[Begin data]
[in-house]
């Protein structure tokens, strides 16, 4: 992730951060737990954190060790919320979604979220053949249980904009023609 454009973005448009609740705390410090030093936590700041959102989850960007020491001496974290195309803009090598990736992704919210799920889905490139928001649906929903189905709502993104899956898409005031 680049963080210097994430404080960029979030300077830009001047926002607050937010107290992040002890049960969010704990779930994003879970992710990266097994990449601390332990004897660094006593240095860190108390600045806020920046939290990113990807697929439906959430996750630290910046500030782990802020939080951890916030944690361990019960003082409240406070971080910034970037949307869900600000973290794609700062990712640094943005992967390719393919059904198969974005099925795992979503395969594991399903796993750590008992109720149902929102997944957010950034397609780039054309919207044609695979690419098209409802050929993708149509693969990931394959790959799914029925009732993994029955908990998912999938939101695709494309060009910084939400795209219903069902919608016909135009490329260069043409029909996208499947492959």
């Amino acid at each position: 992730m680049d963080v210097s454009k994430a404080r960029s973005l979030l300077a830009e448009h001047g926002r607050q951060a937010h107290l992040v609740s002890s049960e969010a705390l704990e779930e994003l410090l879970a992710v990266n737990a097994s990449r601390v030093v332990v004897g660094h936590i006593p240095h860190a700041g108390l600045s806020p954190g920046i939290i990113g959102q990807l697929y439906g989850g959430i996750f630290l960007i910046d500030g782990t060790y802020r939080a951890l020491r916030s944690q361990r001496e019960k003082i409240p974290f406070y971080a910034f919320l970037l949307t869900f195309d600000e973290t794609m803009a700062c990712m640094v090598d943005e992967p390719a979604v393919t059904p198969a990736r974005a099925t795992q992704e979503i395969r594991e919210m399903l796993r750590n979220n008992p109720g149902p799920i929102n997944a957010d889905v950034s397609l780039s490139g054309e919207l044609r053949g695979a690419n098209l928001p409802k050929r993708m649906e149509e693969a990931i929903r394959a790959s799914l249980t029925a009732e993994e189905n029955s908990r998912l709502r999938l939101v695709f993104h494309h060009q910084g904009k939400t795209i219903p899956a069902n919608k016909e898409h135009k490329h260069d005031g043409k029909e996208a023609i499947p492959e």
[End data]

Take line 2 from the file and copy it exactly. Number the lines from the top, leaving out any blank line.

């Protein structure tokens, strides 16, 4: 992730951060737990954190060790919320979604979220053949249980904009023609 454009973005448009609740705390410090030093936590700041959102989850960007020491001496974290195309803009090598990736992704919210799920889905490139928001649906929903189905709502993104899956898409005031 680049963080210097994430404080960029979030300077830009001047926002607050937010107290992040002890049960969010704990779930994003879970992710990266097994990449601390332990004897660094006593240095860190108390600045806020920046939290990113990807697929439906959430996750630290910046500030782990802020939080951890916030944690361990019960003082409240406070971080910034970037949307869900600000973290794609700062990712640094943005992967390719393919059904198969974005099925795992979503395969594991399903796993750590008992109720149902929102997944957010950034397609780039054309919207044609695979690419098209409802050929993708149509693969990931394959790959799914029925009732993994029955908990998912999938939101695709494309060009910084939400795209219903069902919608016909135009490329260069043409029909996208499947492959």